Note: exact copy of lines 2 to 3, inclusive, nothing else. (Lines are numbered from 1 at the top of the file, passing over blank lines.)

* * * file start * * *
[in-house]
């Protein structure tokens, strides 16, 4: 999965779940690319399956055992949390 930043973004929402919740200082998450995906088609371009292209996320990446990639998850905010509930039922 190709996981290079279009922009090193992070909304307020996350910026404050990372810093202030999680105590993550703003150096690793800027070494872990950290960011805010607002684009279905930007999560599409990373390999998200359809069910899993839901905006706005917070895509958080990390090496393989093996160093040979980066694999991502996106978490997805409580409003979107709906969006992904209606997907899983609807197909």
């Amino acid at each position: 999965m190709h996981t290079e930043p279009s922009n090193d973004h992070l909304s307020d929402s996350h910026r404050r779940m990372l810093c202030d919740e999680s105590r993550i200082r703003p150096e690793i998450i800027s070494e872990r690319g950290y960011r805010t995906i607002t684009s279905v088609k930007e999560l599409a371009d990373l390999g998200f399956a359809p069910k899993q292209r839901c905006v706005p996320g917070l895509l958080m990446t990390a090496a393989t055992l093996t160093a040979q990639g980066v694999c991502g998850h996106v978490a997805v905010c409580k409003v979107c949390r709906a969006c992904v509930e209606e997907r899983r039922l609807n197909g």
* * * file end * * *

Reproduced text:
């Protein structure tokens, strides 16, 4: 999965779940690319399956055992949390 930043973004929402919740200082998450995906088609371009292209996320990446990639998850905010509930039922 190709996981290079279009922009090193992070909304307020996350910026404050990372810093202030999680105590993550703003150096690793800027070494872990950290960011805010607002684009279905930007999560599409990373390999998200359809069910899993839901905006706005917070895509958080990390090496393989093996160093040979980066694999991502996106978490997805409580409003979107709906969006992904209606997907899983609807197909």
């Amino acid at each position: 999965m190709h996981t290079e930043p279009s922009n090193d973004h992070l909304s307020d929402s996350h910026r404050r779940m990372l810093c202030d919740e999680s105590r993550i200082r703003p150096e690793i998450i800027s070494e872990r690319g950290y960011r805010t995906i607002t684009s279905v088609k930007e999560l599409a371009d990373l390999g998200f399956a359809p069910k899993q292209r839901c905006v706005p996320g917070l895509l958080m990446t990390a090496a393989t055992l093996t160093a040979q990639g980066v694999c991502g998850h996106v978490a997805v905010c409580k409003v979107c949390r709906a969006c992904v509930e209606e997907r899983r039922l609807n197909g």